The really goofy part is that, every ten minutes or so during the game, people would turn around again and stare, as if asking themselves, What's Kobe doing now? Is he going to wave at me again? Forget that they could have been watching Ronaldinho, who is arguably more famous, at least world-wide.

At some point, somebody must have flipped him off, because when I turned around (I tried to resist doing this most of the time, but I had a few moments of weakness), Kobe was flipping somebody the bird.

I feel a little torn about this Kobe encounter. On the one hand, I really can't stand him. I feel like he's ruined the Lakers, the team I adored as a child. Of course, now I'm a Kings fan, so I hate him extra. On the other hand, he's attending a high-profile soccer event, and God knows U.S. soccer needs the help and the publicity.

I only ever seem to have encounters with celebrities I dislike or don't care about. Like the time I was 11 or so and saw Tina Yothers at the L.A. County Fair. Tina Yothers. Why not Michael J. Fox? Or even Michael Gross? Honestly.

Online Aversion

I get sort of e-phobic sometimes, especially when going online means I have "chores" to do like answering work-related e-mails, grading essays for Rob's online class, or figuring out that I have a number of related tasks to do offline. Right now I have to remember a bunch of things for Cymdeithas Madog (the Welsh group I'm prez of this year)--thank-you letters to outgoing Board members, wrapping up various details of the past conference like outstanding refunds and payments, assigning Board members to committees, getting in touch with our delinquent mailing list administrator.

Plus there are the other items on my to-do list: writing a letter of support for a former Board colleague who is being considered for tenure, continuing to edit my YA novel The Other Olwen, filing the huge pile of papers on my filing cabinet, researching writing markets, tackling some artwork ideas I had, etc. etc.

My cousins and I on the hike up to Vernal Fall

When my list gets that big, I start feeling overwhelmed and exhausted before I even start the day. Plus I have household-visitor-hangover. My younger cousins (22 and 20) spent several days of their vacation up here, Sunday through Thursday. They're a lot of fun, but I get exhausted having people stay in our house. Also, we went to Yosemite on Tuesday and stayed until Wednesday afternoon, staying in Groveland and going into the park both days. On Tuesday we climbed to the top of Vernal Fall, which is a steep 3-mile hike round trip, but well worth it. On Wednesday we walked to the bottom of Bridalveil Fall (which is easy) and then climbed the boulder pile up to a small pool at the foot of the falls (which was a bit more athletic). It was all a lot of fun, but I'm definitely achy at the moment. I do want to go back when I'm in slightly better shape and hike Half Dome.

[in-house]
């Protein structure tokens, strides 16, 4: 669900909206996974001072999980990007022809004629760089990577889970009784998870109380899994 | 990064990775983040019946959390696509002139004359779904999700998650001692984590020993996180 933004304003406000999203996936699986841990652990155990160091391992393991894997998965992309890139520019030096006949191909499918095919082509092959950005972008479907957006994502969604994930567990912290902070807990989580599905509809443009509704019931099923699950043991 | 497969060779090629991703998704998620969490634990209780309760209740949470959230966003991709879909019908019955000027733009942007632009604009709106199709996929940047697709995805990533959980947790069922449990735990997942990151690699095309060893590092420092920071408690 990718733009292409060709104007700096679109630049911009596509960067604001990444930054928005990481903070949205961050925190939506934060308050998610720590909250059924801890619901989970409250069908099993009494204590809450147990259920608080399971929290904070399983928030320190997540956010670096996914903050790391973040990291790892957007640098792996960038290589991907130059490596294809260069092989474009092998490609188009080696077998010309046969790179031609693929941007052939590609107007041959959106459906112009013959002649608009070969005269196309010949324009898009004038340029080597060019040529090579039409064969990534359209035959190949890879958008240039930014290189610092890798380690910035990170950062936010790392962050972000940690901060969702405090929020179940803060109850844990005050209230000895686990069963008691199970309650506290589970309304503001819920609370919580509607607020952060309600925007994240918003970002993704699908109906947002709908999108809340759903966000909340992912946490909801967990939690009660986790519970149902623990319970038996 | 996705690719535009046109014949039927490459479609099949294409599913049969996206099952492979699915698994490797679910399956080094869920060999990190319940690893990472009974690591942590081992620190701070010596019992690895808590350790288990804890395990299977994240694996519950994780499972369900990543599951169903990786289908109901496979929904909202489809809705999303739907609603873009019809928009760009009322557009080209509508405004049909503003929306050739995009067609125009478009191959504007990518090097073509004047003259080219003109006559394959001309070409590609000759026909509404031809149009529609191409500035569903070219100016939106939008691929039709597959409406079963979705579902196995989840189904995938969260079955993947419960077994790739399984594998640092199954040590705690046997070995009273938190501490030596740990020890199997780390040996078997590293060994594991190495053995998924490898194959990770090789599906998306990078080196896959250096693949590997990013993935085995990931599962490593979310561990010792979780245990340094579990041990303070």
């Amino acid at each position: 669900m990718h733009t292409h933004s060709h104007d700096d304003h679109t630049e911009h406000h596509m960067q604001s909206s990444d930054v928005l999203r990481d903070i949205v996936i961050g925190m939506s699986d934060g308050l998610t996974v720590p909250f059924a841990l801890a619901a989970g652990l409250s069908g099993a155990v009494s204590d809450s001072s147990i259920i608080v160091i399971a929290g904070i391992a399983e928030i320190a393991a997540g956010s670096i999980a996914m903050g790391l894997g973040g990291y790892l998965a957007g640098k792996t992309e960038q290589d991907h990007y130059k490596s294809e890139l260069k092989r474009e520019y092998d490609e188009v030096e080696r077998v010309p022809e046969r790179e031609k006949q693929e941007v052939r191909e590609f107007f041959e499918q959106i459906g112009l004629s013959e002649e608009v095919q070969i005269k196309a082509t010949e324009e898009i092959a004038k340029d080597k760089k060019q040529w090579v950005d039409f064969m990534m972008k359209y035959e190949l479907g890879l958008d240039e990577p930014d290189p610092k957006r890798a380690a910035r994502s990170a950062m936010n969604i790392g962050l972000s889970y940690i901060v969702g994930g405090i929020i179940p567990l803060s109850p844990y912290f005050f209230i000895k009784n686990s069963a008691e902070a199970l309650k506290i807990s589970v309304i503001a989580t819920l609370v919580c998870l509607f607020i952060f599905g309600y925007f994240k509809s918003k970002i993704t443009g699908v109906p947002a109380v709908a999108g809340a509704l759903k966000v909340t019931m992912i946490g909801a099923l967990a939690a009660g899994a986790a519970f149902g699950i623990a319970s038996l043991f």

Friday, August 04, 2006

Great American Musings, Part 2

Sorry. I had a beer and a half and now I'm loquacious.

Thinking about the Great American Music Hall led me to thoughts of working at IGN.com, back in the days of heady spendthrift dot-com revelry. One year we had our company (the company at the time being Snowball.com) holiday party at the Great American Music Hall. It was a fancy-dress occasion; the band performing was made up of twentysomething employees; there were hired young ladies in silvery elf costumes running around taking black-and-white Polaroids of everyone. There was a buffet dinner. The place was mobbed.